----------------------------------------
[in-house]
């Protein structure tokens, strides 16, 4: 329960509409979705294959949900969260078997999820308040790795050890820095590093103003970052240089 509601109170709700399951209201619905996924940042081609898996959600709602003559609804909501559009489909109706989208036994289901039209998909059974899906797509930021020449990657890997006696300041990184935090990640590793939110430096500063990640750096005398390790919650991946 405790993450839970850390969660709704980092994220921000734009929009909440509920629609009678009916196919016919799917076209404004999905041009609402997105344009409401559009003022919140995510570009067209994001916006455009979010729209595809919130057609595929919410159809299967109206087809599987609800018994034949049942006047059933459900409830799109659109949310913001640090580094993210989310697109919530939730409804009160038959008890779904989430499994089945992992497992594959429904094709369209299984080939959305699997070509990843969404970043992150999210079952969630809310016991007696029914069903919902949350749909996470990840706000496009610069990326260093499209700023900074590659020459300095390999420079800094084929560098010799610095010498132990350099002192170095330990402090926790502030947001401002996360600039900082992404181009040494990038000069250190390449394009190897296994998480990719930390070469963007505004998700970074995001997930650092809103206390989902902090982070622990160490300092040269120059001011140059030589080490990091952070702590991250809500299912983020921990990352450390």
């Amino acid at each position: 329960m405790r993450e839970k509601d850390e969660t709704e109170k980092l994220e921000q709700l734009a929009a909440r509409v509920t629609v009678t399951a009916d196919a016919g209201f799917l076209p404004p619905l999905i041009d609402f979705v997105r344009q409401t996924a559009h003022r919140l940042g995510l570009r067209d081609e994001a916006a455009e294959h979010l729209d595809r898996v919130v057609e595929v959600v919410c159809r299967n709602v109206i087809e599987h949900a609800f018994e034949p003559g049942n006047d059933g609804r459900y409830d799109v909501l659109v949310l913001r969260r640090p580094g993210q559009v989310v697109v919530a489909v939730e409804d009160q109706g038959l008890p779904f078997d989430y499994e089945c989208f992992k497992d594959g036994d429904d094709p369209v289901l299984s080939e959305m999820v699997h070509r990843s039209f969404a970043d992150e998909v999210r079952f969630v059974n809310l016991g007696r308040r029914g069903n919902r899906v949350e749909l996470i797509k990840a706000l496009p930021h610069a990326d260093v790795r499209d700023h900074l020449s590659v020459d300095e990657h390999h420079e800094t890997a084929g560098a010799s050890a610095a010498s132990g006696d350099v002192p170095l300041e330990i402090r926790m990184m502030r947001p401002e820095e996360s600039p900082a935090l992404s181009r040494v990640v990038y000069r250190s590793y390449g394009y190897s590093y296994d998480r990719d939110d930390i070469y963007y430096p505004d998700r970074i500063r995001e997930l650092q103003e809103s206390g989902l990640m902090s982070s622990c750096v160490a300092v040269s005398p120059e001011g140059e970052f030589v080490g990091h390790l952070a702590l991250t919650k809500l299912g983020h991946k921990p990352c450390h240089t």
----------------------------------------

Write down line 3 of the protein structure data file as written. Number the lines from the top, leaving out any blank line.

């Amino acid at each position: 329960m405790r993450e839970k509601d850390e969660t709704e109170k980092l994220e921000q709700l734009a929009a909440r509409v509920t629609v009678t399951a009916d196919a016919g209201f799917l076209p404004p619905l999905i041009d609402f979705v997105r344009q409401t996924a559009h003022r919140l940042g995510l570009r067209d081609e994001a916006a455009e294959h979010l729209d595809r898996v919130v057609e595929v959600v919410c159809r299967n709602v109206i087809e599987h949900a609800f018994e034949p003559g049942n006047d059933g609804r459900y409830d799109v909501l659109v949310l913001r969260r640090p580094g993210q559009v989310v697109v919530a489909v939730e409804d009160q109706g038959l008890p779904f078997d989430y499994e089945c989208f992992k497992d594959g036994d429904d094709p369209v289901l299984s080939e959305m999820v699997h070509r990843s039209f969404a970043d992150e998909v999210r079952f969630v059974n809310l016991g007696r308040r029914g069903n919902r899906v949350e749909l996470i797509k990840a706000l496009p930021h610069a990326d260093v790795r499209d700023h900074l020449s590659v020459d300095e990657h390999h420079e800094t890997a084929g560098a010799s050890a610095a010498s132990g006696d350099v002192p170095l300041e330990i402090r926790m990184m502030r947001p401002e820095e996360s600039p900082a935090l992404s181009r040494v990640v990038y000069r250190s590793y390449g394009y190897s590093y296994d998480r990719d939110d930390i070469y963007y430096p505004d998700r970074i500063r995001e997930l650092q103003e809103s206390g989902l990640m902090s982070s622990c750096v160490a300092v040269s005398p120059e001011g140059e970052f030589v080490g990091h390790l952070a702590l991250t919650k809500l299912g983020h991946k921990p990352c450390h240089t």